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English pet peeves

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English pet peeves

Postby tanuki » Tue 01.02.2007 10:53 pm

Hi, people!

Do you have an English pet peeve? You know, that one mistake you can't stand to see or hear.

Even though English is not my first language, I have one I can think of right now:

definately

:@ I always cringe when I read that word, it's so annoying!

For all of you out there who don't know yet, the right spelling is definitely.

So, what's yours?
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RE: English pet peeves

Postby Kisshu » Tue 01.02.2007 11:02 pm

Ooooo it drive me crazy when people say/write learnt.... it is LEARNED for crying out loud!
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RE: English pet peeves

Postby Hatori » Tue 01.02.2007 11:18 pm

I hate it when people don't use "an" before a word that starts with a vowel. I also don't like it when people talk like they are using netspeak in real life and when people use random old English. OR when people "Aunt" with a British accent. It just sounds weird.
I also hate when my Language Arts teacher gives me this weird look when I ask her a question sometimes. She SCARES me. :o But for some reason, we're always getting in some sort of weird tangle together, but she's still a nice teacher.
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RE: English pet peeves

Postby randomperson » Tue 01.02.2007 11:33 pm

Kisshu wrote:
Ooooo it drive me crazy when people say/write learnt.... it is LEARNED for crying out loud!


But learnt is a word *from merriam-webster's dictionary; learnt-chiefly British past and past participle of learn
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RE: English pet peeves

Postby ss » Tue 01.02.2007 11:34 pm

Ooooo it drive me crazy when people say/write learnt....


I don’t understand why.

Learned – having a lot of knowledge because you have read and studied a lot.
Learnt – the past tense and past participle of learn.

“What have you learnt from this chapter?”
“Have you learned your lines for the play?”

Both example sentences are commonly seen in textbboks, newspapers, magazines ....... here.
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RE: English pet peeves

Postby angstycoder » Tue 01.02.2007 11:44 pm

Lernt is more common in non-American English. I would have gotten around to posting this had I seen the article earlier.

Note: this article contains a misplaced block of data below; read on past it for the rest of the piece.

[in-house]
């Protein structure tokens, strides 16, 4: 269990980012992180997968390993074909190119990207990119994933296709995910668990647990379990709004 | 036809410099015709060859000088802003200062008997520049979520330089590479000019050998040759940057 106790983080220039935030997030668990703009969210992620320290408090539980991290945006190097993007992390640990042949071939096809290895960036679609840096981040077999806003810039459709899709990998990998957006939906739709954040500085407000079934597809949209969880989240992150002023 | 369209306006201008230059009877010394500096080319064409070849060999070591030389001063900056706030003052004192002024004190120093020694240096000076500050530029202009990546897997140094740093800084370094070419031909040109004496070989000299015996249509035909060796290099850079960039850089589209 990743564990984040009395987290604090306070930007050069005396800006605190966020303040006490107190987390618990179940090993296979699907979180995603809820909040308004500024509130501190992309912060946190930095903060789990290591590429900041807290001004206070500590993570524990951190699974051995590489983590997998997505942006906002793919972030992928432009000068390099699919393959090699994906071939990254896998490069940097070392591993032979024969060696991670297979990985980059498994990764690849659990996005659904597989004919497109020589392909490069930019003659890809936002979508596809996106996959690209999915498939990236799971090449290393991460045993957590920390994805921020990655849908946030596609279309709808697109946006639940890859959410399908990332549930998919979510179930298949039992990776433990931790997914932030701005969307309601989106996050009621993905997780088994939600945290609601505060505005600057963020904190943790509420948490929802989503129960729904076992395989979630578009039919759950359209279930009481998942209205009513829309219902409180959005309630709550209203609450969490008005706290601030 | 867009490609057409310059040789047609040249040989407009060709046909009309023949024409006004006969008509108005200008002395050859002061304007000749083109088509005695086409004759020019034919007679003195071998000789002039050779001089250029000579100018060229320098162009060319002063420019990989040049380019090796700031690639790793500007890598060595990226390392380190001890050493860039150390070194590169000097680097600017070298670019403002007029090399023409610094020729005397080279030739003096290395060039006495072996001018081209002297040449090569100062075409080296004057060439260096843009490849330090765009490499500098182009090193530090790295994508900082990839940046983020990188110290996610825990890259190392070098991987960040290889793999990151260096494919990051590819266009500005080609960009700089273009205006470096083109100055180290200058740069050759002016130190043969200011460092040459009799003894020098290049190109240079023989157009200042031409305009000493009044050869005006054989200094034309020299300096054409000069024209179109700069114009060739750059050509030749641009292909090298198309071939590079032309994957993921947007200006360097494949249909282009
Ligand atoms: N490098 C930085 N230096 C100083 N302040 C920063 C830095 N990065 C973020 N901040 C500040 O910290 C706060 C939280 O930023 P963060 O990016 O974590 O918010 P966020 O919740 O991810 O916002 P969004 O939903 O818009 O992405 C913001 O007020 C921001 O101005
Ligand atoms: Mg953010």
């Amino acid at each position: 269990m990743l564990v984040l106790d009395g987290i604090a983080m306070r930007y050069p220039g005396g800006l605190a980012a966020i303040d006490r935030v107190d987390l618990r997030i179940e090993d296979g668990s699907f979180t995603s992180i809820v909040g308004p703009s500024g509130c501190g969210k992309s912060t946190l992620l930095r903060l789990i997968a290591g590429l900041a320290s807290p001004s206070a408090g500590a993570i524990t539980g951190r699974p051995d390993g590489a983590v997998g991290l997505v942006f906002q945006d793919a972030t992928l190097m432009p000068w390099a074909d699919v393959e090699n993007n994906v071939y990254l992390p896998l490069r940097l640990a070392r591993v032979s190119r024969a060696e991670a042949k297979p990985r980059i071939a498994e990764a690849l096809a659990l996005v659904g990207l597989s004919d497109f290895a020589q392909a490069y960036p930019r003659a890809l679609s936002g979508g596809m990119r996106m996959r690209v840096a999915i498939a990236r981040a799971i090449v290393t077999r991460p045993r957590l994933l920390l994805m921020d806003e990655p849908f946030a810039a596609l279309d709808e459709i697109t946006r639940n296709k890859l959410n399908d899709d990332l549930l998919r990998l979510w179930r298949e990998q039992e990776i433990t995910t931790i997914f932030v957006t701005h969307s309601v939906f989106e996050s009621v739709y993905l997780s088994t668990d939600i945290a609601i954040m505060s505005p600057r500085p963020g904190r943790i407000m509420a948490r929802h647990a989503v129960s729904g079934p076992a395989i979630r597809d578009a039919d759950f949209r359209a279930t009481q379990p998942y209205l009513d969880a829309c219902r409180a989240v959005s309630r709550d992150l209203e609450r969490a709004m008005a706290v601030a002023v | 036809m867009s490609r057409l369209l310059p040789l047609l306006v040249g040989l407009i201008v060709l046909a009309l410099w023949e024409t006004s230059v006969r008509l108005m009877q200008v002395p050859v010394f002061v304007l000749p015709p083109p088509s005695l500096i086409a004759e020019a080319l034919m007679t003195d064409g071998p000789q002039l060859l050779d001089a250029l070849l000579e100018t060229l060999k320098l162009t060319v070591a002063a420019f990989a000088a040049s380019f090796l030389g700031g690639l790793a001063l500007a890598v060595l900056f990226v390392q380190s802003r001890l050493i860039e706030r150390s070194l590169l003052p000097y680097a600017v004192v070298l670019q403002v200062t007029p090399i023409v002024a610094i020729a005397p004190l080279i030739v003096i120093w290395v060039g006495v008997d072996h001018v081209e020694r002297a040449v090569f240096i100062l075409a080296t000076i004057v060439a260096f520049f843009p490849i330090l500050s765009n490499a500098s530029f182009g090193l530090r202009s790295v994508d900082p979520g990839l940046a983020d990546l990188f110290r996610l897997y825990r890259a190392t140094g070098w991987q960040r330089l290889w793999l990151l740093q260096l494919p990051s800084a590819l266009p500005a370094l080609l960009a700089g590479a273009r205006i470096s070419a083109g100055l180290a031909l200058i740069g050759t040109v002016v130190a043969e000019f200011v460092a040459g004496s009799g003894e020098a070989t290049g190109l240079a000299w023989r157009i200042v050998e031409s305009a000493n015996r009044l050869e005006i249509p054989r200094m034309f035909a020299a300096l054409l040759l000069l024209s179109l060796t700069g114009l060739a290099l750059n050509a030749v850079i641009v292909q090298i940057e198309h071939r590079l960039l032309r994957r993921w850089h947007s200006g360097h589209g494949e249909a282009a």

Gotten is more commonly used in the US, and mostly dead overseas (from what I hear).

My personal pet peeve (speaking of native speakers... I have no pet peeves for those learning,) is probably the "r" phenominon. Having just moved to Texas, I find people Worsh things a lot, whereas I wash them. The law of conservation of Rs, however, states that the numbers is constant. Therefore, Rs are dissapearing from the New England area; please savfe our Rs!
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RE: English pet peeves

Postby clay » Tue 01.02.2007 11:46 pm

I dreamt or I dreamed? Either or either? (you have to hear it...)

Well, I'm sure it's either in both cases.
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RE: English pet peeves

Postby prep_girl_Nessa » Wed 01.03.2007 12:00 am

angstycoder wrote:

My personal pet peeve (speaking of native speakers... I have no pet peeves for those learning,) is probably the "r" phenominon. Having just moved to Texas, I find people Worsh things a lot, whereas I wash them.


I know what you mean; a lot of people in Pittsburgh 'Worsh' things to. It's definitely 'wash!'

I can't stand reading posts from people who don't know what the shift/caps lock button is, or what any type of punctuation is suppose to look like expect a million exclamation points. It's just anoying. A few spellling mistakes are fine, but atleast try. 'U' is not a word, it's 'you,' same with 'r' 'are.'

And the 'thug' langauge, like the way the singer/rapper Nelly pronounces his 'r's and stuff like that, basically talking like the person is from the ghetto, to me is extremely disrepectful and makes the person talking sound like a complete idiot. It bothers me more than I care to admit >.>